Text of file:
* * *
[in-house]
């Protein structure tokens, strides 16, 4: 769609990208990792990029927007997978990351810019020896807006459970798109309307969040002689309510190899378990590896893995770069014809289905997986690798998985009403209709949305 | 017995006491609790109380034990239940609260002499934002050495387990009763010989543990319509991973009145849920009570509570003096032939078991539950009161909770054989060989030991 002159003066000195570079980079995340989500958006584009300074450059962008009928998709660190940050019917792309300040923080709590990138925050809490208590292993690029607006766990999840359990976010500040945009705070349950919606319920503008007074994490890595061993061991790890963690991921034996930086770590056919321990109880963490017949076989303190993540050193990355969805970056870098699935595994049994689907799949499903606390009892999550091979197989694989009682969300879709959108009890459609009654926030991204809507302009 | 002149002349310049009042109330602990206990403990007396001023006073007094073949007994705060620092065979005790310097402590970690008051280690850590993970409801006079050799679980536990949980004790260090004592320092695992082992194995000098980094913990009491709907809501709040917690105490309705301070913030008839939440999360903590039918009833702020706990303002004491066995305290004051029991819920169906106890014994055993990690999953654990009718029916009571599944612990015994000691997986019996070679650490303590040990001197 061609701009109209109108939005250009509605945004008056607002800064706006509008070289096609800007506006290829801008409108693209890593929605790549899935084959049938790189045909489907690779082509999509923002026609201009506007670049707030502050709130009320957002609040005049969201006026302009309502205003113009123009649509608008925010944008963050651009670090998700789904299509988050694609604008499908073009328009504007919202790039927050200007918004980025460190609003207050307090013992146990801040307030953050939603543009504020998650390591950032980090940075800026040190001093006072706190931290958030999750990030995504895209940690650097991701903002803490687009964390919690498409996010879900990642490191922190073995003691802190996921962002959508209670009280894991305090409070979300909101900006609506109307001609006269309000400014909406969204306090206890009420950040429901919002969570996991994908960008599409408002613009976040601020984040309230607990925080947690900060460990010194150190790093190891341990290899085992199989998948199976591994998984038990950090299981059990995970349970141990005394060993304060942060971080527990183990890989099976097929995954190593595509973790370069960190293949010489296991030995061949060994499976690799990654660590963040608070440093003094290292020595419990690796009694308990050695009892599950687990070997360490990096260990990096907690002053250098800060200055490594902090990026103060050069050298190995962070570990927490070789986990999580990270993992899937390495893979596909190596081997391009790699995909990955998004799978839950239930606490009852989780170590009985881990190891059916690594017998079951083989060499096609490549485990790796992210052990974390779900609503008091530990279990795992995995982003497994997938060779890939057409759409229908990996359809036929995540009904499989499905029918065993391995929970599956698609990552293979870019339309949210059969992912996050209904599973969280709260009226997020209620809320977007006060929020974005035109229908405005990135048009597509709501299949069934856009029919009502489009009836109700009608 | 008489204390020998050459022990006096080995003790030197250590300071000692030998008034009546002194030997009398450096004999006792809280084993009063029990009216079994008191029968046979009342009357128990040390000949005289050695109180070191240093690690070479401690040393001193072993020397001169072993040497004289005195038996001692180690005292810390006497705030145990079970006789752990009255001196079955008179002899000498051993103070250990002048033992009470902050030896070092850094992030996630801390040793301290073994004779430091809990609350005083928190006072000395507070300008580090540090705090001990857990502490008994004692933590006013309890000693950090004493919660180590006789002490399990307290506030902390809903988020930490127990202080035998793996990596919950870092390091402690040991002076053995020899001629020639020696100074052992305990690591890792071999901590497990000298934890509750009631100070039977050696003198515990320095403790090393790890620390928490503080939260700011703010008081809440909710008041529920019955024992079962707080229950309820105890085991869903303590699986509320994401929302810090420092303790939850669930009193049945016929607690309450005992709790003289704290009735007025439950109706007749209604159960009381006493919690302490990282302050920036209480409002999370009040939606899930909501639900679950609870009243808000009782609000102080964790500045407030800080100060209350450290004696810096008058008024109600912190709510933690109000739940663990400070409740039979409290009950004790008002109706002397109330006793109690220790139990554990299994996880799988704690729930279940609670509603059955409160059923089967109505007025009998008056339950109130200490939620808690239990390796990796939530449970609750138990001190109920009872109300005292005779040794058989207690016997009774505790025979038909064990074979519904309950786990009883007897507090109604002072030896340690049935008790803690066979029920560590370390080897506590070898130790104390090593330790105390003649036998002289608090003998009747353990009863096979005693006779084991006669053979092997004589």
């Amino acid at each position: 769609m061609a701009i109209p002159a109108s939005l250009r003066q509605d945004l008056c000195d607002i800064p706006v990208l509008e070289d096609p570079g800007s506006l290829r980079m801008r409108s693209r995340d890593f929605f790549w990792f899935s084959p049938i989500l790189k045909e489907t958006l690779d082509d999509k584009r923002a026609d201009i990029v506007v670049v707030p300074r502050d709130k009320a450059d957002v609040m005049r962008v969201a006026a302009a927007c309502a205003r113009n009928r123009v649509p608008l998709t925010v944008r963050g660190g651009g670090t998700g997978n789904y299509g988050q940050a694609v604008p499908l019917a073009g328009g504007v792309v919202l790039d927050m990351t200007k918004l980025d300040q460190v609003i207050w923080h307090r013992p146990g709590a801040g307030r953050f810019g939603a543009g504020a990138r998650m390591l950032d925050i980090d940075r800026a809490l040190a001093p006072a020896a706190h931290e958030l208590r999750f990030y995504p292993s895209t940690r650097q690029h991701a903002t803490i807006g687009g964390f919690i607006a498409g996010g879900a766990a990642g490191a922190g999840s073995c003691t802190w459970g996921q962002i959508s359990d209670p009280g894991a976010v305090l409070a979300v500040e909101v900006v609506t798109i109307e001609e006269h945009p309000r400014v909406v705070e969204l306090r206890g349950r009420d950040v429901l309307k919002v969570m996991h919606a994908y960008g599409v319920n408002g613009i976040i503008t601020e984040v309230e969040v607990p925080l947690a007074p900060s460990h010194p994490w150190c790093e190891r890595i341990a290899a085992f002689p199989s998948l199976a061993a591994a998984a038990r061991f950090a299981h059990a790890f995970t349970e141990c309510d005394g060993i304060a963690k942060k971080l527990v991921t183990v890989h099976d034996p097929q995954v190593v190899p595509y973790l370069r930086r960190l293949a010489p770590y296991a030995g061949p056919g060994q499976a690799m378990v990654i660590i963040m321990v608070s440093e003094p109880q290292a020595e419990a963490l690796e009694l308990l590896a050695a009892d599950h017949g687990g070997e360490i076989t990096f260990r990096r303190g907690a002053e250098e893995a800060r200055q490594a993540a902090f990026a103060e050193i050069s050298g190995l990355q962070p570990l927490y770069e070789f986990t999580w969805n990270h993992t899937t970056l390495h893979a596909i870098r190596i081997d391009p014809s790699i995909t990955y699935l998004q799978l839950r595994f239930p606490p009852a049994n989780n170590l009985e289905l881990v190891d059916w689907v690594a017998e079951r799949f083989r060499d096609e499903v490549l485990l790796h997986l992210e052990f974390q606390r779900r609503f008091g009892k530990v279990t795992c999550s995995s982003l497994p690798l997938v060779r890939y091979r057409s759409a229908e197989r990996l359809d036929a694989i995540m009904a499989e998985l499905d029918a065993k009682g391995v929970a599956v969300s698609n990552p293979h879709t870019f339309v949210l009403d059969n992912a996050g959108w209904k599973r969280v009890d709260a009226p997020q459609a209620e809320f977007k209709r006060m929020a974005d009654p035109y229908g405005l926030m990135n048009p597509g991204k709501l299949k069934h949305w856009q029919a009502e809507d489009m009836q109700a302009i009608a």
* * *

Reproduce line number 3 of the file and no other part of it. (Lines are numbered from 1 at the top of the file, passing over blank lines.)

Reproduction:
């Amino acid at each position: 769609m061609a701009i109209p002159a109108s939005l250009r003066q509605d945004l008056c000195d607002i800064p706006v990208l509008e070289d096609p570079g800007s506006l290829r980079m801008r409108s693209r995340d890593f929605f790549w990792f899935s084959p049938i989500l790189k045909e489907t958006l690779d082509d999509k584009r923002a026609d201009i990029v506007v670049v707030p300074r502050d709130k009320a450059d957002v609040m005049r962008v969201a006026a302009a927007c309502a205003r113009n009928r123009v649509p608008l998709t925010v944008r963050g660190g651009g670090t998700g997978n789904y299509g988050q940050a694609v604008p499908l019917a073009g328009g504007v792309v919202l790039d927050m990351t200007k918004l980025d300040q460190v609003i207050w923080h307090r013992p146990g709590a801040g307030r953050f810019g939603a543009g504020a990138r998650m390591l950032d925050i980090d940075r800026a809490l040190a001093p006072a020896a706190h931290e958030l208590r999750f990030y995504p292993s895209t940690r650097q690029h991701a903002t803490i807006g687009g964390f919690i607006a498409g996010g879900a766990a990642g490191a922190g999840s073995c003691t802190w459970g996921q962002i959508s359990d209670p009280g894991a976010v305090l409070a979300v500040e909101v900006v609506t798109i109307e001609e006269h945009p309000r400014v909406v705070e969204l306090r206890g349950r009420d950040v429901l309307k919002v969570m996991h919606a994908y960008g599409v319920n408002g613009i976040i503008t601020e984040v309230e969040v607990p925080l947690a007074p900060s460990h010194p994490w150190c790093e190891r890595i341990a290899a085992f002689p199989s998948l199976a061993a591994a998984a038990r061991f950090a299981h059990a790890f995970t349970e141990c309510d005394g060993i304060a963690k942060k971080l527990v991921t183990v890989h099976d034996p097929q995954v190593v190899p595509y973790l370069r930086r960190l293949a010489p770590y296991a030995g061949p056919g060994q499976a690799m378990v990654i660590i963040m321990v608070s440093e003094p109880q290292a020595e419990a963490l690796e009694l308990l590896a050695a009892d599950h017949g687990g070997e360490i076989t990096f260990r990096r303190g907690a002053e250098e893995a800060r200055q490594a993540a902090f990026a103060e050193i050069s050298g190995l990355q962070p570990l927490y770069e070789f986990t999580w969805n990270h993992t899937t970056l390495h893979a596909i870098r190596i081997d391009p014809s790699i995909t990955y699935l998004q799978l839950r595994f239930p606490p009852a049994n989780n170590l009985e289905l881990v190891d059916w689907v690594a017998e079951r799949f083989r060499d096609e499903v490549l485990l790796h997986l992210e052990f974390q606390r779900r609503f008091g009892k530990v279990t795992c999550s995995s982003l497994p690798l997938v060779r890939y091979r057409s759409a229908e197989r990996l359809d036929a694989i995540m009904a499989e998985l499905d029918a065993k009682g391995v929970a599956v969300s698609n990552p293979h879709t870019f339309v949210l009403d059969n992912a996050g959108w209904k599973r969280v009890d709260a009226p997020q459609a209620e809320f977007k209709r006060m929020a974005d009654p035109y229908g405005l926030m990135n048009p597509g991204k709501l299949k069934h949305w856009q029919a009502e809507d489009m009836q109700a302009i009608a």